A writer in my writing class last year was getting frustrated. She had outlined her mini story, but as she started to put words on paper, the story started to drift from her original intent. I remember the angst on her face when she asked, “Is that normal?”
Yes, Virginia, it is normal. In fact, it might be more normal than you think. I assured her — whether it’s a short story or a novel or even a journal or blog entry — just about every writer has experienced it. I often refer to it as a “plot twist.”
Your plot is the heart of your story. Without a plot, be it predefined or just an idea, the story stops beating. If your story stops beating, your audience is going to stop reading.
That being said, the soul of your story is your characters. They drive the story, especially the main character and key supporting actors. They move the story forward. They keep the story on script.
The beauty of art — and writing is an art — is it is most successful when it imitates life. Your characters develop through your experiences and imagination and come to life through your descriptions.
As an author, your main characters become your best friends — even the villains. You have to think as them. You have to direct their actions for the moment of the story you’re in.
That’s where these plot twists come in. As a concrete example, you probably made plans for the holidays. maybe travel, maybe hosting parties, whatever. And along came covid. Plans changed. Travel was put on hold. Parties shifted from in real life to virtual.
The same is true in your story. As you’re writing, you might get an impulse to drive your characters down a particular road. You may even have your story line (plot) in mind as the characters make their choices. So you start tapping the keys and hundreds or thousands words later you go back and read the latest segment and discover the rabbit hole diverted from your initial plot. Gasp!
As the author, you now are faced with figuring out a way to get back to the plot line; revise the plot line; or erase hundreds or thousands of words (not the best option). I have found a hybrid of the first two options work best. I try not to be restricted by where I originally thought I would be. Like life, plans change — and so do plots. The goal may remain, but how you achieve them may change. In your story, your characters’ development may take a detour from where you thought they would go. And that’s okay. It’s your internal plot twist.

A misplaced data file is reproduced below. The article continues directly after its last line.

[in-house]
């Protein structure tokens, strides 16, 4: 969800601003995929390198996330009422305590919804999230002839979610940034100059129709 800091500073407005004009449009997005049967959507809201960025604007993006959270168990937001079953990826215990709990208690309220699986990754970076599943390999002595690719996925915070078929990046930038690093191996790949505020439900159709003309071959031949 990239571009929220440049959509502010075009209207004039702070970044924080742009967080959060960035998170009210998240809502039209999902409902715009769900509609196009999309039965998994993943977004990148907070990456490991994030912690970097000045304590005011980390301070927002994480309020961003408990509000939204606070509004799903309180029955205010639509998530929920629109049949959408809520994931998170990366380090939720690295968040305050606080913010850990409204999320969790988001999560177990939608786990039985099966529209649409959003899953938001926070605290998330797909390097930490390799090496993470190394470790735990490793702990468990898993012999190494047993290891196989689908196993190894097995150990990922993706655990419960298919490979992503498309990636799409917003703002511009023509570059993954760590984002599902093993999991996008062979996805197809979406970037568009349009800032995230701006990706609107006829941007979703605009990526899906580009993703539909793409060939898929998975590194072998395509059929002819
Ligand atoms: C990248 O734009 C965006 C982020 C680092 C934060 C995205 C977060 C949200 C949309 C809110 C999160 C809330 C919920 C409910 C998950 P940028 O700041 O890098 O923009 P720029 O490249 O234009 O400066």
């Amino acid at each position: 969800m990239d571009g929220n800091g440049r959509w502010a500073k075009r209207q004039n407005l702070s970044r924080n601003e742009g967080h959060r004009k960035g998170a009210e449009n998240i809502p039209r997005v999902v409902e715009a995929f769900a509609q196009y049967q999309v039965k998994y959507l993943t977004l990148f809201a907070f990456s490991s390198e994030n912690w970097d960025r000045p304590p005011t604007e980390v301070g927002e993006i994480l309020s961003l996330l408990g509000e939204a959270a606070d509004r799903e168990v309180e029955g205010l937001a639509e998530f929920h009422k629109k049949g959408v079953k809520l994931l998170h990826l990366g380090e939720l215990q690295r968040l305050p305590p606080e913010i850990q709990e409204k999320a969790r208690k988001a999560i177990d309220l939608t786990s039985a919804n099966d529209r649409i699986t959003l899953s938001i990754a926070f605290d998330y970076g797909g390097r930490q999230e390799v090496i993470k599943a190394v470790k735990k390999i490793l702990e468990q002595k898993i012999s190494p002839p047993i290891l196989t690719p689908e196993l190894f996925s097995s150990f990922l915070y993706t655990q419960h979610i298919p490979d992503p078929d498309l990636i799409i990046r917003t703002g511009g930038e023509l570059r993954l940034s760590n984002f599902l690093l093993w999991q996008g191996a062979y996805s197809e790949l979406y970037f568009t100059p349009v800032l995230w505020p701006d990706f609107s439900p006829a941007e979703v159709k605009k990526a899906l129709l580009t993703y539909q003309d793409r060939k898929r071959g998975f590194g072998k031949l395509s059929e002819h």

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Now for some Santa updates …
I’m excited to tell you my book has been nominated for the “Cover of the Month” contest on AllAuthor.com. It will help me a lot if I could see some votes coming in, so please remember to vote my book at allauthor.com/cover-of-the-month/10279/. I submitted all of my covers for the AllAuthor multi-round contest over the years. I did make the third round for Heaven Shining Through.
I also received my first five star review for the book. “Uplifting and Fun.” I hope it receives similar positive reviews (hint, hint) as we inch through the Christmas season.
Even though it’s really the Santa lead, I will be virtually launching the book this weekend! In cooperation with the Commons at Central Hall in Dover-Foxcroft, ME, I will formally introduce the book and read a selection from Yes, There Is a Santa … And I’ve Met Him Personally Many Times. We’re still working on the final details, but at this point it looks like 6 p.m. Saturday night (Dec. 5), with two additional readings Dec. 12 and 19. Check out the progress on my social media platforms, Facebook and Twitter.
Yes, There Is a Santa … And I’ve Met Him Personally Many Times is available at Amazon, both in paperback and Kindle version. Order it through me and I’ll sign it!Just comment or e-mail me at firstname.lastname@example.org.
THOUGHT TO REMEMBER: You have to speak your dream out loud. — Kelly Corrigan